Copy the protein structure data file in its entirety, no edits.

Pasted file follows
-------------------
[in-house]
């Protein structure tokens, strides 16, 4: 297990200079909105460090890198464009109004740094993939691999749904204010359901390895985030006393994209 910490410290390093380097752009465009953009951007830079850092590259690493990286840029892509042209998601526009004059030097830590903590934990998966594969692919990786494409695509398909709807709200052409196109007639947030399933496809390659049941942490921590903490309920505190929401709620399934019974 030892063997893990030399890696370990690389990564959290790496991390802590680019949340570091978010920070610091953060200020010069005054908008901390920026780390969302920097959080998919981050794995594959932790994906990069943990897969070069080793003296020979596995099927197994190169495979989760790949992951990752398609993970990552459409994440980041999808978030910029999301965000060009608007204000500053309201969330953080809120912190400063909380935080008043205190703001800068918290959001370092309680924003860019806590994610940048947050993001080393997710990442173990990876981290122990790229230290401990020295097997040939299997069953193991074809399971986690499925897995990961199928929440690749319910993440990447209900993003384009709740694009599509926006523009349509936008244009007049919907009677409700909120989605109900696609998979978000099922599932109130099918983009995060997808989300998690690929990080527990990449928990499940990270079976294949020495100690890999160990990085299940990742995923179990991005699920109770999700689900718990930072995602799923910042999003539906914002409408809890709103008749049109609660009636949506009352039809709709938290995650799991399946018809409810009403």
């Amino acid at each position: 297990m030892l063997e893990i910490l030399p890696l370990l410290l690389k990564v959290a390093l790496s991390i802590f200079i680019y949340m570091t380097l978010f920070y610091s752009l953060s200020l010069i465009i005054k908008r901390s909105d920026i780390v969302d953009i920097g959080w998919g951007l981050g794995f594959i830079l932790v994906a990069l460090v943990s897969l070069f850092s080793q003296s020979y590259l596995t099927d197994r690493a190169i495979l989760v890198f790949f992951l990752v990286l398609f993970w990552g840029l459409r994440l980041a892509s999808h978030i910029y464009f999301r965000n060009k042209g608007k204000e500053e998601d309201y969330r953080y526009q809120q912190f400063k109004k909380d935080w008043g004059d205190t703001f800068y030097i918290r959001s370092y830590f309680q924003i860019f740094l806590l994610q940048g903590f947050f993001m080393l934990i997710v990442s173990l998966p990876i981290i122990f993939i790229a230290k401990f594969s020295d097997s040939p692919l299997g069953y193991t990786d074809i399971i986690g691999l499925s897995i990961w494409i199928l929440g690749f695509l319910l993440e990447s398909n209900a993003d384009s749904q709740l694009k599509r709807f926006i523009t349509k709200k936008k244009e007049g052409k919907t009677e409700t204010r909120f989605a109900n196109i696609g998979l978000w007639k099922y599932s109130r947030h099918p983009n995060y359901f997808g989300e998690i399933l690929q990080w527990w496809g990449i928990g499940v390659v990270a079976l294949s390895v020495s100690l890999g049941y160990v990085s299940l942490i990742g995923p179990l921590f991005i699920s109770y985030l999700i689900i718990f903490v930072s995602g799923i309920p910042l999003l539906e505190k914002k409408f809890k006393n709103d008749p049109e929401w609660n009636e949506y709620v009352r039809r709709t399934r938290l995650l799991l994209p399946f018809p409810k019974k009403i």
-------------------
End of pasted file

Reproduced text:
[in-house]
């Protein structure tokens, strides 16, 4: 297990200079909105460090890198464009109004740094993939691999749904204010359901390895985030006393994209 910490410290390093380097752009465009953009951007830079850092590259690493990286840029892509042209998601526009004059030097830590903590934990998966594969692919990786494409695509398909709807709200052409196109007639947030399933496809390659049941942490921590903490309920505190929401709620399934019974 030892063997893990030399890696370990690389990564959290790496991390802590680019949340570091978010920070610091953060200020010069005054908008901390920026780390969302920097959080998919981050794995594959932790994906990069943990897969070069080793003296020979596995099927197994190169495979989760790949992951990752398609993970990552459409994440980041999808978030910029999301965000060009608007204000500053309201969330953080809120912190400063909380935080008043205190703001800068918290959001370092309680924003860019806590994610940048947050993001080393997710990442173990990876981290122990790229230290401990020295097997040939299997069953193991074809399971986690499925897995990961199928929440690749319910993440990447209900993003384009709740694009599509926006523009349509936008244009007049919907009677409700909120989605109900696609998979978000099922599932109130099918983009995060997808989300998690690929990080527990990449928990499940990270079976294949020495100690890999160990990085299940990742995923179990991005699920109770999700689900718990930072995602799923910042999003539906914002409408809890709103008749049109609660009636949506009352039809709709938290995650799991399946018809409810009403």
């Amino acid at each position: 297990m030892l063997e893990i910490l030399p890696l370990l410290l690389k990564v959290a390093l790496s991390i802590f200079i680019y949340m570091t380097l978010f920070y610091s752009l953060s200020l010069i465009i005054k908008r901390s909105d920026i780390v969302d953009i920097g959080w998919g951007l981050g794995f594959i830079l932790v994906a990069l460090v943990s897969l070069f850092s080793q003296s020979y590259l596995t099927d197994r690493a190169i495979l989760v890198f790949f992951l990752v990286l398609f993970w990552g840029l459409r994440l980041a892509s999808h978030i910029y464009f999301r965000n060009k042209g608007k204000e500053e998601d309201y969330r953080y526009q809120q912190f400063k109004k909380d935080w008043g004059d205190t703001f800068y030097i918290r959001s370092y830590f309680q924003i860019f740094l806590l994610q940048g903590f947050f993001m080393l934990i997710v990442s173990l998966p990876i981290i122990f993939i790229a230290k401990f594969s020295d097997s040939p692919l299997g069953y193991t990786d074809i399971i986690g691999l499925s897995i990961w494409i199928l929440g690749f695509l319910l993440e990447s398909n209900a993003d384009s749904q709740l694009k599509r709807f926006i523009t349509k709200k936008k244009e007049g052409k919907t009677e409700t204010r909120f989605a109900n196109i696609g998979l978000w007639k099922y599932s109130r947030h099918p983009n995060y359901f997808g989300e998690i399933l690929q990080w527990w496809g990449i928990g499940v390659v990270a079976l294949s390895v020495s100690l890999g049941y160990v990085s299940l942490i990742g995923p179990l921590f991005i699920s109770y985030l999700i689900i718990f903490v930072s995602g799923i309920p910042l999003l539906e505190k914002k409408f809890k006393n709103d008749p049109e929401w609660n009636e949506y709620v009352r039809r709709t399934r938290l995650l799991l994209p399946f018809p409810k019974k009403i």